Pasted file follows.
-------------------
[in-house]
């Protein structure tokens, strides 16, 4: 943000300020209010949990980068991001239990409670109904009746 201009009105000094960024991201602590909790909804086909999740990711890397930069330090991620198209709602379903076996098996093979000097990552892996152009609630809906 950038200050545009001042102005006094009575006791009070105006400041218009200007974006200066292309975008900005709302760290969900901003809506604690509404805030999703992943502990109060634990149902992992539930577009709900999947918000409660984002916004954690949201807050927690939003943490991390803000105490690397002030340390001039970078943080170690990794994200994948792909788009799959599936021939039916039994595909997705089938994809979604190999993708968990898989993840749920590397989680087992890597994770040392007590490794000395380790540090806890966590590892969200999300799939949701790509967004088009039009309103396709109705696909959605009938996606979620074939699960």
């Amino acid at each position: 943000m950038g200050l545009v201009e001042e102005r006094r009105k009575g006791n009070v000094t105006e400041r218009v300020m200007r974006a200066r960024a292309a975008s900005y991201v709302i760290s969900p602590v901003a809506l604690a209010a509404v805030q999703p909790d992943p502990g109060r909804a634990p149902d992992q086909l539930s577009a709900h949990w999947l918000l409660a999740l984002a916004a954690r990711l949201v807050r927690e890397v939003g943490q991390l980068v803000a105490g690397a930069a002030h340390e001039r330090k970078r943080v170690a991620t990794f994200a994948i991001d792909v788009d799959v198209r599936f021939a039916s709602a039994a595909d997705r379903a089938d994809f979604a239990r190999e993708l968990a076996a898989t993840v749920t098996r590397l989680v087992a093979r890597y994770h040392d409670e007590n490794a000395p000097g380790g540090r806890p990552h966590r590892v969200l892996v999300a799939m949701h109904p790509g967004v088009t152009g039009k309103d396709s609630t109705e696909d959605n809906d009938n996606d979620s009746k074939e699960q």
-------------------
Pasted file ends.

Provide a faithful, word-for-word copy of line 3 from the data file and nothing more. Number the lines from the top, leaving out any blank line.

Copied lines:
């Amino acid at each position: 943000m950038g200050l545009v201009e001042e102005r006094r009105k009575g006791n009070v000094t105006e400041r218009v300020m200007r974006a200066r960024a292309a975008s900005y991201v709302i760290s969900p602590v901003a809506l604690a209010a509404v805030q999703p909790d992943p502990g109060r909804a634990p149902d992992q086909l539930s577009a709900h949990w999947l918000l409660a999740l984002a916004a954690r990711l949201v807050r927690e890397v939003g943490q991390l980068v803000a105490g690397a930069a002030h340390e001039r330090k970078r943080v170690a991620t990794f994200a994948i991001d792909v788009d799959v198209r599936f021939a039916s709602a039994a595909d997705r379903a089938d994809f979604a239990r190999e993708l968990a076996a898989t993840v749920t098996r590397l989680v087992a093979r890597y994770h040392d409670e007590n490794a000395p000097g380790g540090r806890p990552h966590r590892v969200l892996v999300a799939m949701h109904p790509g967004v088009t152009g039009k309103d396709s609630t109705e696909d959605n809906d009938n996606d979620s009746k074939e699960q």